Consider this for perspective: with 107,263 confirmed cases of COVID-19 across the five boroughs as of April 14., if New York City were a sovereign nation, it would be the sixth worst-hit country by the coronavirus. The city accounts for nearly 18% of all cases in the United States, which leads the world in infections and fatalities from the disease by a tremendous margin.
Just as the pandemic has affected some states worse than others, the toll across New York City is highly uneven. It has been anecdotally apparent, since the city began releasing data by ZIP code, that poorer neighborhoods have more reported cases than the tonier blocks. A TIME analysis of the most recent data from New York City, compared against income data for each ZIP code released by the IRS, found that the divide is far more than circumstantial. The ZIP codes in the bottom 25% of average incomes represent 36% of all cases of the disease, while the wealthiest 25% account for under 10%.
It is increasingly apparent that communities with fewer resources are even more at risk than might be expected. Around the country, there is a growing patchwork of evidence that low-income communities, particularly those with a high minority population, are disproportionately suffering from the outbreak. In Michigan, for example, African Americans make up 14% of the population but account for a third of infections and 40% of deaths—and that doesn’t yet include Detroit, which is about 77% African American. A CDC examination of 99 counties also found preliminary evidence that “black populations might be disproportionately affected by COVID-19.”
All of these conclusions come with a big asterisk: They’re entirely dependent on the availability of a limited supply of testing. Here is where the New York City data offers its most powerful and unexpected pattern. Because the data includes both confirmed cases and the number of tests administered, we can see that the percentage of negative tests correlates incredibly strongly with income:
This statistic has the upshot of being independent of the number of people living in a ZIP code, which can run from 3,000 to 100,000, based on 2010 Census data (the most recent reliable figures at the ZIP code level). Lower income areas are somewhat more likely to have larger, denser populations, though the correlation is not strong.
Though the best we can do is make cautious speculation, the most evident explanation for this discrepancy is that those with higher incomes have greater access to testing for individuals with fewer symptoms that strongly indicate the possibility of a COVID-19 infection. This could include those who, while showing few or no symptoms, have come into contact with someone who has tested positive or otherwise have reason to worry.
“How does one get tested if you’re asymptomatic? One way you get tested is through a story,” says Clemson University economist Michael D. Makowsky, who was previously faculty at the Johns Hopkins Department of Emergency Medicine and has researched the effect of socioeconomic status on healthcare availability. A story might be that a person’s partner tested positive, or that he or she recently traveled to a highly infectious region. But this proactive step still leaves room for a healthcare provider’s discretion on whether testing is necessary when it is not yet universally available.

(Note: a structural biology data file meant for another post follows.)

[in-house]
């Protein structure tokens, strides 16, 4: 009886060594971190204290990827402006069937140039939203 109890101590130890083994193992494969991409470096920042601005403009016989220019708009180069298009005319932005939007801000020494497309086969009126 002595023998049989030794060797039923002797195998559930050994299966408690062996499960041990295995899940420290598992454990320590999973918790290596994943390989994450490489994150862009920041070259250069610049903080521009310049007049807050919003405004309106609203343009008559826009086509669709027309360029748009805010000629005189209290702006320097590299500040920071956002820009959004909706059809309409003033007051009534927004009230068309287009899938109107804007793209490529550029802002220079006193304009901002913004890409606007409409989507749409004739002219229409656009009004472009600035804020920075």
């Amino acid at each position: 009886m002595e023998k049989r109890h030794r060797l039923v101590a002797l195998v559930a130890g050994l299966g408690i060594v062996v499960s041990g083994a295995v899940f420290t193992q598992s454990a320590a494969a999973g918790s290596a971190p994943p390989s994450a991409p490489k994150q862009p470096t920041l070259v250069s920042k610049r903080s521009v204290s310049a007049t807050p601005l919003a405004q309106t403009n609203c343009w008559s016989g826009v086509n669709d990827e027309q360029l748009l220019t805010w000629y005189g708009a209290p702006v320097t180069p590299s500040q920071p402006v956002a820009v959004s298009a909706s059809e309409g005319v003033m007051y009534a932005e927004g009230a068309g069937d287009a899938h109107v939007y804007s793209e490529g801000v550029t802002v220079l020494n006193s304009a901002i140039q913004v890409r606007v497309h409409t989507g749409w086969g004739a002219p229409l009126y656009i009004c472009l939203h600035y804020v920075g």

“There’s an objective element to symptoms, but only a subjective element to narratives,” Makowsky says. “If you’re in the middle of a pandemic, I think most physicians are in ‘control the pandemic’ mode. As things progress and they have more wiggle room, more discretion comes into play.”
Which is to say, cases of COVID-19 are more prevalent in low-income communities not only because testing is higher in higher-risk areas. In fact, the percent of negative tests is much lower in these areas, where fewer people have the option of being tested only because they have reason to believe they might have been exposed. This is another disparity in the battle against coronavirus when it comes to the income of residents: Not only are the incidents of COVID-19 much higher, the availability of testing for marginal cases is much lower.
When Michigan Gov. Gretchen Whitmer created a task force to investigate racial disparities in the COVID-19 pandemic, she said that, “this virus is holding up a mirror to our society and reminding us of the deep inequities in our country.” She also acknowledged that “we still need to get more robust data.”
This is the heart of the trouble with drawing conclusions about the impact of coronavirus on different subsets of the population. Nationwide, figures are reported at a county level, which is not terribly useful since counties typically encompass many different demographic groups in urban areas. Only those states and cities that voluntarily report at a more granular level can lend us real insight into who is suffering the worst, and to what degree. The more that do so, the better prepared the nation will be to confront the next emergency.